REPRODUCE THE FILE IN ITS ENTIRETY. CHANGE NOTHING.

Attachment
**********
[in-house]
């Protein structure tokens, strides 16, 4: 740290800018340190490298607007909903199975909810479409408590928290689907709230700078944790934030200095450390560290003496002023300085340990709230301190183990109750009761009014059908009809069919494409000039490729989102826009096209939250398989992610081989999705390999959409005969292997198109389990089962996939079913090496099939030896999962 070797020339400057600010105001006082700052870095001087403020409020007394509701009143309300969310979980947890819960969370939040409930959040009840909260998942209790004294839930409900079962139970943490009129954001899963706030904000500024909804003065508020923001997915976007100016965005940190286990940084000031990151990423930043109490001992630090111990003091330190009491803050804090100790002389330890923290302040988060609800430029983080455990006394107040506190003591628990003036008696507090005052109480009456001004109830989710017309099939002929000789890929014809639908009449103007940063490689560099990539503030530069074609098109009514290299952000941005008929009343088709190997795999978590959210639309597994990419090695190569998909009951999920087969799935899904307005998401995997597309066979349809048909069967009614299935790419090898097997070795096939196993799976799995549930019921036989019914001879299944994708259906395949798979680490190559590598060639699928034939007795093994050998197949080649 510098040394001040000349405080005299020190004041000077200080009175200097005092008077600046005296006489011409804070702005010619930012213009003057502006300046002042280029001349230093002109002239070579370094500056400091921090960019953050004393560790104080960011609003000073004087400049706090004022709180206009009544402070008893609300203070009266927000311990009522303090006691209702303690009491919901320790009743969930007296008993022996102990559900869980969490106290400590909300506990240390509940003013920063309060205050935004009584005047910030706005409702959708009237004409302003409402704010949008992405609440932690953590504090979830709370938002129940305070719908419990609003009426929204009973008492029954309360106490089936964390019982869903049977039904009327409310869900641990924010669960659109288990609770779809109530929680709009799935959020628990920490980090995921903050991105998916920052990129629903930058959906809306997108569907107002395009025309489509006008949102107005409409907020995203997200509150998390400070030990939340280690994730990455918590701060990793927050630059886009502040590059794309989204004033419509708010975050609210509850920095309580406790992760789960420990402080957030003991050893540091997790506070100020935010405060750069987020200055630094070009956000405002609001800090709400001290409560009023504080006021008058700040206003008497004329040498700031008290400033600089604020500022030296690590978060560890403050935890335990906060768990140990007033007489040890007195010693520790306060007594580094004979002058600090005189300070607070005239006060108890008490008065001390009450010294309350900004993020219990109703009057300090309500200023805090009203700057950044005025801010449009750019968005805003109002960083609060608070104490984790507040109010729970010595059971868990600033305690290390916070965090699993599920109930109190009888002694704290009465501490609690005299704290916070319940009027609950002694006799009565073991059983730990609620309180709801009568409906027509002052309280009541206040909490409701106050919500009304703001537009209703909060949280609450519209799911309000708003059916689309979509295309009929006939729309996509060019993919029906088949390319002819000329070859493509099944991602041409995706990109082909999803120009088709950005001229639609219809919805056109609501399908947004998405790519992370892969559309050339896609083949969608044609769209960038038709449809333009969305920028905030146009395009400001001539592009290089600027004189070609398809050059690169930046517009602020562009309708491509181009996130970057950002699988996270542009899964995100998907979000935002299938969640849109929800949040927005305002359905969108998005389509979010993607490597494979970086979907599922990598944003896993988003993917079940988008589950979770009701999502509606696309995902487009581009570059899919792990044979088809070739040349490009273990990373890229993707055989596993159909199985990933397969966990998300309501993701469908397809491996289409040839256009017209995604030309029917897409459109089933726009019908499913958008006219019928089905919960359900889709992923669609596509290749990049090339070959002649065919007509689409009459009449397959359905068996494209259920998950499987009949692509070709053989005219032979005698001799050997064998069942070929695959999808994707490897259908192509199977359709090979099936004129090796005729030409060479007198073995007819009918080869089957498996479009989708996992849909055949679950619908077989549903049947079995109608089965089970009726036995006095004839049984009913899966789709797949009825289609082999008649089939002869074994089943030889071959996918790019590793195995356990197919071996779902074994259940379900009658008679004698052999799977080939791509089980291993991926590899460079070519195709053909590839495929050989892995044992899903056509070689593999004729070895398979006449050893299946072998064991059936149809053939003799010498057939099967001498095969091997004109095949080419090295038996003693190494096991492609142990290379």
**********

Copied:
[in-house]
């Protein structure tokens, strides 16, 4: 740290800018340190490298607007909903199975909810479409408590928290689907709230700078944790934030200095450390560290003496002023300085340990709230301190183990109750009761009014059908009809069919494409000039490729989102826009096209939250398989992610081989999705390999959409005969292997198109389990089962996939079913090496099939030896999962 070797020339400057600010105001006082700052870095001087403020409020007394509701009143309300969310979980947890819960969370939040409930959040009840909260998942209790004294839930409900079962139970943490009129954001899963706030904000500024909804003065508020923001997915976007100016965005940190286990940084000031990151990423930043109490001992630090111990003091330190009491803050804090100790002389330890923290302040988060609800430029983080455990006394107040506190003591628990003036008696507090005052109480009456001004109830989710017309099939002929000789890929014809639908009449103007940063490689560099990539503030530069074609098109009514290299952000941005008929009343088709190997795999978590959210639309597994990419090695190569998909009951999920087969799935899904307005998401995997597309066979349809048909069967009614299935790419090898097997070795096939196993799976799995549930019921036989019914001879299944994708259906395949798979680490190559590598060639699928034939007795093994050998197949080649 510098040394001040000349405080005299020190004041000077200080009175200097005092008077600046005296006489011409804070702005010619930012213009003057502006300046002042280029001349230093002109002239070579370094500056400091921090960019953050004393560790104080960011609003000073004087400049706090004022709180206009009544402070008893609300203070009266927000311990009522303090006691209702303690009491919901320790009743969930007296008993022996102990559900869980969490106290400590909300506990240390509940003013920063309060205050935004009584005047910030706005409702959708009237004409302003409402704010949008992405609440932690953590504090979830709370938002129940305070719908419990609003009426929204009973008492029954309360106490089936964390019982869903049977039904009327409310869900641990924010669960659109288990609770779809109530929680709009799935959020628990920490980090995921903050991105998916920052990129629903930058959906809306997108569907107002395009025309489509006008949102107005409409907020995203997200509150998390400070030990939340280690994730990455918590701060990793927050630059886009502040590059794309989204004033419509708010975050609210509850920095309580406790992760789960420990402080957030003991050893540091997790506070100020935010405060750069987020200055630094070009956000405002609001800090709400001290409560009023504080006021008058700040206003008497004329040498700031008290400033600089604020500022030296690590978060560890403050935890335990906060768990140990007033007489040890007195010693520790306060007594580094004979002058600090005189300070607070005239006060108890008490008065001390009450010294309350900004993020219990109703009057300090309500200023805090009203700057950044005025801010449009750019968005805003109002960083609060608070104490984790507040109010729970010595059971868990600033305690290390916070965090699993599920109930109190009888002694704290009465501490609690005299704290916070319940009027609950002694006799009565073991059983730990609620309180709801009568409906027509002052309280009541206040909490409701106050919500009304703001537009209703909060949280609450519209799911309000708003059916689309979509295309009929006939729309996509060019993919029906088949390319002819000329070859493509099944991602041409995706990109082909999803120009088709950005001229639609219809919805056109609501399908947004998405790519992370892969559309050339896609083949969608044609769209960038038709449809333009969305920028905030146009395009400001001539592009290089600027004189070609398809050059690169930046517009602020562009309708491509181009996130970057950002699988996270542009899964995100998907979000935002299938969640849109929800949040927005305002359905969108998005389509979010993607490597494979970086979907599922990598944003896993988003993917079940988008589950979770009701999502509606696309995902487009581009570059899919792990044979088809070739040349490009273990990373890229993707055989596993159909199985990933397969966990998300309501993701469908397809491996289409040839256009017209995604030309029917897409459109089933726009019908499913958008006219019928089905919960359900889709992923669609596509290749990049090339070959002649065919007509689409009459009449397959359905068996494209259920998950499987009949692509070709053989005219032979005698001799050997064998069942070929695959999808994707490897259908192509199977359709090979099936004129090796005729030409060479007198073995007819009918080869089957498996479009989708996992849909055949679950619908077989549903049947079995109608089965089970009726036995006095004839049984009913899966789709797949009825289609082999008649089939002869074994089943030889071959996918790019590793195995356990197919071996779902074994259940379900009658008679004698052999799977080939791509089980291993991926590899460079070519195709053909590839495929050989892995044992899903056509070689593999004729070895398979006449050893299946072998064991059936149809053939003799010498057939099967001498095969091997004109095949080419090295038996003693190494096991492609142990290379």